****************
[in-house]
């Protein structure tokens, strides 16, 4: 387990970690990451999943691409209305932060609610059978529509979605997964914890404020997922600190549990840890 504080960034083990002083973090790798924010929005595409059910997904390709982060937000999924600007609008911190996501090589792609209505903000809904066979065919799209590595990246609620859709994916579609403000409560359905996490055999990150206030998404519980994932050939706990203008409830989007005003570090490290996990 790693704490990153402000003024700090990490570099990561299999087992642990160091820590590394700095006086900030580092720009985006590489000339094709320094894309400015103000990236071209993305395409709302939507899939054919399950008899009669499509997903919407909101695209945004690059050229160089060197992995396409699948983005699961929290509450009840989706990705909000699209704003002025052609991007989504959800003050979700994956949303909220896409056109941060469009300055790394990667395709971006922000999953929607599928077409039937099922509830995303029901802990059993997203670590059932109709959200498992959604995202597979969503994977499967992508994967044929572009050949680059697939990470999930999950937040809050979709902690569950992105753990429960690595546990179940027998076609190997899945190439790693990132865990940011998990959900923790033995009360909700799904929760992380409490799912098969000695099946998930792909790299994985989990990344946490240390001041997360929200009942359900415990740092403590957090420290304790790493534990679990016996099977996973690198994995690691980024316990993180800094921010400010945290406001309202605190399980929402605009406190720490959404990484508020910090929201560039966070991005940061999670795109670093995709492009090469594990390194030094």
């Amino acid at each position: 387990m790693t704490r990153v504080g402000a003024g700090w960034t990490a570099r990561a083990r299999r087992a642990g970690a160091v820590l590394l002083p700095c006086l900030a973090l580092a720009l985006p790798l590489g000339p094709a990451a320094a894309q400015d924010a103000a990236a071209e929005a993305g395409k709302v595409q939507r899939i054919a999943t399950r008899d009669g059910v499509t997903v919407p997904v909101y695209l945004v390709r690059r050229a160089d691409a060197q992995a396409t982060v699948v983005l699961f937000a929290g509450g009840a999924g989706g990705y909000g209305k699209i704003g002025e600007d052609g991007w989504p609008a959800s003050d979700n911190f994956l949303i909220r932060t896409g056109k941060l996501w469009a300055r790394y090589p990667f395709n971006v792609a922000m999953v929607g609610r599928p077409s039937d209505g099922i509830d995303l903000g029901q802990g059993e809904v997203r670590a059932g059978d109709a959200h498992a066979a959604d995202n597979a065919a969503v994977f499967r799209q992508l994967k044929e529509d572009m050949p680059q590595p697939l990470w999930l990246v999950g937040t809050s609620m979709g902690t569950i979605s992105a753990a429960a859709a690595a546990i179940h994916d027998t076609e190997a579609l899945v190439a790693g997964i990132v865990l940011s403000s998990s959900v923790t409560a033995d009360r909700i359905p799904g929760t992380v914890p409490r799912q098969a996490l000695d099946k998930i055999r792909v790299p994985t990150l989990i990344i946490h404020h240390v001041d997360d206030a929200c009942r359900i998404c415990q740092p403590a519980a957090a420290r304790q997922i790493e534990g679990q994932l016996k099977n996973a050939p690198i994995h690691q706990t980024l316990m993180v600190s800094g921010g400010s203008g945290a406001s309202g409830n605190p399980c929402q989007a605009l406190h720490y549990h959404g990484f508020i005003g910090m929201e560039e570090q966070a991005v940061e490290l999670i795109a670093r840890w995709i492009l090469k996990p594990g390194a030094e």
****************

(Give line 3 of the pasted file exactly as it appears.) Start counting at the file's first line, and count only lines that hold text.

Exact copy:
């Amino acid at each position: 387990m790693t704490r990153v504080g402000a003024g700090w960034t990490a570099r990561a083990r299999r087992a642990g970690a160091v820590l590394l002083p700095c006086l900030a973090l580092a720009l985006p790798l590489g000339p094709a990451a320094a894309q400015d924010a103000a990236a071209e929005a993305g395409k709302v595409q939507r899939i054919a999943t399950r008899d009669g059910v499509t997903v919407p997904v909101y695209l945004v390709r690059r050229a160089d691409a060197q992995a396409t982060v699948v983005l699961f937000a929290g509450g009840a999924g989706g990705y909000g209305k699209i704003g002025e600007d052609g991007w989504p609008a959800s003050d979700n911190f994956l949303i909220r932060t896409g056109k941060l996501w469009a300055r790394y090589p990667f395709n971006v792609a922000m999953v929607g609610r599928p077409s039937d209505g099922i509830d995303l903000g029901q802990g059993e809904v997203r670590a059932g059978d109709a959200h498992a066979a959604d995202n597979a065919a969503v994977f499967r799209q992508l994967k044929e529509d572009m050949p680059q590595p697939l990470w999930l990246v999950g937040t809050s609620m979709g902690t569950i979605s992105a753990a429960a859709a690595a546990i179940h994916d027998t076609e190997a579609l899945v190439a790693g997964i990132v865990l940011s403000s998990s959900v923790t409560a033995d009360r909700i359905p799904g929760t992380v914890p409490r799912q098969a996490l000695d099946k998930i055999r792909v790299p994985t990150l989990i990344i946490h404020h240390v001041d997360d206030a929200c009942r359900i998404c415990q740092p403590a519980a957090a420290r304790q997922i790493e534990g679990q994932l016996k099977n996973a050939p690198i994995h690691q706990t980024l316990m993180v600190s800094g921010g400010s203008g945290a406001s309202g409830n605190p399980c929402q989007a605009l406190h720490y549990h959404g990484f508020i005003g910090m929201e560039e570090q966070a991005v940061e490290l999670i795109a670093r840890w995709i492009l090469k996990p594990g390194a030094e």